Today at 11am, we are going to be joined via conference call by Dr. Richard Peterson of MarketPsych Data.  He will be giving a presentation called, “Behavioral Markets: Quantifying the Psychological Drivers of the Global Economy.”  Over the course of the past 9 years, Peterson and his team have been developing sentiment based investment models based on global news and social media sources.

 

Their underlying technology scours 1,000s of data sources (in natural languages) and then assigns scores for various indicators.  These scores are then updated by the minute to create an ongoing data feed, which can provide a real time assessment of sentiment in over 200 countries stock markets, 60 commodities, 30 currencies, and 40 industries.

 

The key reason that Peterson believes his models can highlight inflection points in markets, via blog and news sources, is based on science.  In effect, intense emotions direct attention to vivid events and catastrophic consequences.  As a result, the reasoning prefrontal cortex is taken offline and probability assessments are distorted.  To Ellis point in the quote above, men and women are not always rational.

 

In his presentation today, Peterson will walk us through his process and analysis, and then get into the outputs of his model on various time frames and over various asset classes.  Many of his investment conclusions we agree with, but others stand in contrast to our models and analysis.  This last point should make this morning’s discussion a lively one.

 

The dial-in information for the call this morning is 1-800-434-1335 and conference code is 141433. The materials can be downloaded at 10:00am following the link docs.hedgeye.com/BehavioralMarkets_04.08.13.pdfWe hope you can join us for the call to get a sense for how a true behavioral finance practitioner quantifies expectations in markets.

 

Related to gauging the market sentiment, Friday’s labor report was a bomb by almost any estimation.  Non-farm payrolls increased by a mere 88,000 in March versus 190,000 expectations and a 268,000 increase in February.  Most disconcerting was the internal participation rate, which measures the percentage of total eligible employees that are in the labor force.  We highlight this in the Chart of the Day with a look at long term labor force participation rates, which is now at its lowest level since 1979.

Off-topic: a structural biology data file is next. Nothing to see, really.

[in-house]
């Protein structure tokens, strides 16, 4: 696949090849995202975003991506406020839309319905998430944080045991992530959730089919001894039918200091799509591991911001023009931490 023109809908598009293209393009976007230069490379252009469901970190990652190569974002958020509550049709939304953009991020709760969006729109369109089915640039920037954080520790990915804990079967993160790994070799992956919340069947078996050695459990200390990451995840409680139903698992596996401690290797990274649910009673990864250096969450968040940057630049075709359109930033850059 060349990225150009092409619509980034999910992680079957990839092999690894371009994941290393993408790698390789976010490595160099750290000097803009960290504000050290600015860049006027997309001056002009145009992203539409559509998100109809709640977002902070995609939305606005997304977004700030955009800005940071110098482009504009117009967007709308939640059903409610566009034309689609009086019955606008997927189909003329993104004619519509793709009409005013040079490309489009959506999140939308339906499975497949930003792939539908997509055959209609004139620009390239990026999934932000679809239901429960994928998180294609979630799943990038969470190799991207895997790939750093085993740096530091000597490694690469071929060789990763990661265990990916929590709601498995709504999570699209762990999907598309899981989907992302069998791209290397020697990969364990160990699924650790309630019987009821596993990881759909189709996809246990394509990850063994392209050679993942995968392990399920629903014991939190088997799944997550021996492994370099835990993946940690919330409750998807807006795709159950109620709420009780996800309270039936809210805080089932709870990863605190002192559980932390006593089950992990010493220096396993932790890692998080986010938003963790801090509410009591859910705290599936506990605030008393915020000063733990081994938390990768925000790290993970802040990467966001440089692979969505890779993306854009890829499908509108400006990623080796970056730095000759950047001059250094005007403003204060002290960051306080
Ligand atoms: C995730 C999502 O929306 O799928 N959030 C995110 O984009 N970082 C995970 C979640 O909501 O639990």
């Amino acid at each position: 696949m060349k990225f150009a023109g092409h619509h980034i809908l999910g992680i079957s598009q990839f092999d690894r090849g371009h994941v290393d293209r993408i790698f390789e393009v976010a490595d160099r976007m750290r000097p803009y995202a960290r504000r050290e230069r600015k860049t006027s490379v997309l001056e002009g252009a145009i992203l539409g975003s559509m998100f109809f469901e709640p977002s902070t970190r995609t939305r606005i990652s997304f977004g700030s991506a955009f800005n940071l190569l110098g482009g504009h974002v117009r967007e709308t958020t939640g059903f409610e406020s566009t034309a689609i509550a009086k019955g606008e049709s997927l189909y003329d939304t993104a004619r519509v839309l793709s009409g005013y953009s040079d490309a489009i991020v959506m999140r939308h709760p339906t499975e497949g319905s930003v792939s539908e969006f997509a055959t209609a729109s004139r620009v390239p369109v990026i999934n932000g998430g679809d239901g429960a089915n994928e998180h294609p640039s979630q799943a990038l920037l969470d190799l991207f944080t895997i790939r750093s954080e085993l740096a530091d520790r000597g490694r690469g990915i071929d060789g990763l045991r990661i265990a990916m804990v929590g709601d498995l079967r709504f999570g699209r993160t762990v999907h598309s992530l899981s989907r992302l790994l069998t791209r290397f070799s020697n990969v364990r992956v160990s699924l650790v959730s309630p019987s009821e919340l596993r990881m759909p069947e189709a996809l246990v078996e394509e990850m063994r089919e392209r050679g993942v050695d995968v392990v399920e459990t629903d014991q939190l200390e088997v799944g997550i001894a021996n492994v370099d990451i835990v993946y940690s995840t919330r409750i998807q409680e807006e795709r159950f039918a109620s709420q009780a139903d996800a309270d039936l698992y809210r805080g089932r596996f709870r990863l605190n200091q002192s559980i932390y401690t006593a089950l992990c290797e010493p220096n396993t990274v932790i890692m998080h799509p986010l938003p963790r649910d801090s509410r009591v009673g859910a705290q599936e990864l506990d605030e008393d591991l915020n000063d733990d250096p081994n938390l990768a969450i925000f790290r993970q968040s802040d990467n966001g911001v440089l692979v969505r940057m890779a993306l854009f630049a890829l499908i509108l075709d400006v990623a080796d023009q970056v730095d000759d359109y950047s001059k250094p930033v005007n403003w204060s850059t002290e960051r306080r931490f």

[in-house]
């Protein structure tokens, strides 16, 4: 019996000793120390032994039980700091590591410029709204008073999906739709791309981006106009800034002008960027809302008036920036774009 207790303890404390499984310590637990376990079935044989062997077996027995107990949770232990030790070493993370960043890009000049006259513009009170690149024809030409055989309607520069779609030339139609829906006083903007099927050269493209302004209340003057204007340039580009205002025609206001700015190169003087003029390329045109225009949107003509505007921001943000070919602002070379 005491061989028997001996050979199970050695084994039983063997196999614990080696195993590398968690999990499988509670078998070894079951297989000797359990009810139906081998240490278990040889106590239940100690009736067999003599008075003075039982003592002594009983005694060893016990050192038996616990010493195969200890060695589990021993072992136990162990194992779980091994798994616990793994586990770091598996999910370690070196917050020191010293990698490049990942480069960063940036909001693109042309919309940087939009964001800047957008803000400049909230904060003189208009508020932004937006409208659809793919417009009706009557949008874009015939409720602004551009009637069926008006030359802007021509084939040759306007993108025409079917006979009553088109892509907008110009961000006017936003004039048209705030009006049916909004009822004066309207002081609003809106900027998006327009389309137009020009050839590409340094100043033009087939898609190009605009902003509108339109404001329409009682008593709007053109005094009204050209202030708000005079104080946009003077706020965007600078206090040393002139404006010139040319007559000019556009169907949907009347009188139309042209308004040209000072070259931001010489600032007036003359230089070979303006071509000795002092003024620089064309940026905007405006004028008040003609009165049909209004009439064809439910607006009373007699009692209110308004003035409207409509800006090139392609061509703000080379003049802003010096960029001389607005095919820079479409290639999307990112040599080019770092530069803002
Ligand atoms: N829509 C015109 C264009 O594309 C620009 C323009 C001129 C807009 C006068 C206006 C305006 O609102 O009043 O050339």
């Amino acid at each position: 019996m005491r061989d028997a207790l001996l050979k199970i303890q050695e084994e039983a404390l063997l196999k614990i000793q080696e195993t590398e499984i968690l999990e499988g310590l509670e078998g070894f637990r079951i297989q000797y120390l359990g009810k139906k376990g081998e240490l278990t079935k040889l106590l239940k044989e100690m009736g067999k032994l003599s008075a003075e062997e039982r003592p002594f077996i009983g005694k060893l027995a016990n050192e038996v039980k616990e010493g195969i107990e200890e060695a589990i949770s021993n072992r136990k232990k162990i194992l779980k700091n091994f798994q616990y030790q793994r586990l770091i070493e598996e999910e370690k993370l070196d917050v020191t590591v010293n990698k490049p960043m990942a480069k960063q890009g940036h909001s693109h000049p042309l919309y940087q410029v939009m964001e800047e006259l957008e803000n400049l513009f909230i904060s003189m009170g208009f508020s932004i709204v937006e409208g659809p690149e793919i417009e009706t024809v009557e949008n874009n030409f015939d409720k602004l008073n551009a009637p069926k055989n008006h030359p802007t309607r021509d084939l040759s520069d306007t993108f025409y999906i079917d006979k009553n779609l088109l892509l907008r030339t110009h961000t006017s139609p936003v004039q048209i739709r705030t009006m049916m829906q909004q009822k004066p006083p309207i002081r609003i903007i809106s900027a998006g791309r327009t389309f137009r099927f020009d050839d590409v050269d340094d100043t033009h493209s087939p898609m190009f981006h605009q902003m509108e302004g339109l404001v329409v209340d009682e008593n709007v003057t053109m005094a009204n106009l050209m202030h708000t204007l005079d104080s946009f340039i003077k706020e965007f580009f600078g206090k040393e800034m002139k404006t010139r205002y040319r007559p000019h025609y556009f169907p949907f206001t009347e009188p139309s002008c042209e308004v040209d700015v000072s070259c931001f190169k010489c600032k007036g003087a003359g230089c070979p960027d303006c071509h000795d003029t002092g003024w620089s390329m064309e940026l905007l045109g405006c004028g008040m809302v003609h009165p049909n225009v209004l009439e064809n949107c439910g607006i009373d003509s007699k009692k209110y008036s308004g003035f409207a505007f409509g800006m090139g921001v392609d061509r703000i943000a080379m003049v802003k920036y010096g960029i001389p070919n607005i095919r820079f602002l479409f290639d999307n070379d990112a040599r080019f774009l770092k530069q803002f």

Clearly, muted employment growth is a potential risk to growth accelerating in the U.S. , so we are and will be monitoring this data closely.   The response on Friday from the SP500 was somewhat muted as the market was down -0.47% and remains up on the year just under +9%.  In terms of sector divergence on Friday, the worst performing sector was Technology -0.8% (and +3.1% on the year) and remains NEGATIVE in our quant models on the shortest duration.   The best performing sector on Friday was Utilities +0.43% on the day and +13% on the year.

 

As usual, we are seeing the interconnected follow through this morning from global markets as Taiwan is down -2.4%.  Taiwan is an important geography in the global technology food chain, so is seeing some of the follow through from U.S. technology stock weakness on Friday.  As well, having been closed since Wednesday, both the bird flu fears are being reflected in the Taiwanese market as is an increase in North Korean sabre rattling.

 

The latest from North Korea this morning is that there are signs the country is preparing for a fourth nuclear test.  This is based on South Korean intelligence that is showing increased movement of vehicles and personnel at Punggye-ri.   This is the site on North Korea’s northeast coast where the previous three nuclear tests occurred.  The prior three detonations occurred in 2006, 2009 and February 12th of this year.  Clearly, any additional detonation would be a notable acceleration of activity.

 

In terms of positives related to the North Korean situation, they received their strongest, although also most subtle rebuke, over the weekend from the Chinese.  Chinese President Xi Jinping was speaking at the three-day Boao Forum for Asia and said:

 

“No one should be allowed to throw a region and even the whole world into chaos for selfish gains.”

 

This is notable in that there is strong support for North Korean within the Chinese People’s Liberation Army, so Jinping is going out on a limb.

 

The head of the International Monetary Fund Christine Lagarde went less out on a limb when she strongly encouraged Japanese monetary actions over the weekend and called the latest move from Japan a “welcome step”.  Her statement is a precursor to newly anointed Treasury Secretary Jack Lew’s first strip to Europe where he is expected to encourage, are you ready for this, more government spending.  Keynesians of the world unite!

 

In the short run, accelerating government spending in Europe would have the likely side effect of expanding deficits.   This morning, we can actually see real time the impact of not reducing spending in Europe on government bond yields.  Portugal’s Supreme Court rejected cuts in state and pensions and cuts in public sector wages and as a result peripheral bond yields are spiking with Spain and Italy backing up 4.7% and 4.3%, respectively.

 

Given all of the negative global macro events on the horizon this morning, we have a number of potholes to seemingly avoid so that domestic equity returns can continue their upward climb.  The caveat being that the chief risk may be staring at us in the mirror.  As Benjamin Graham once said: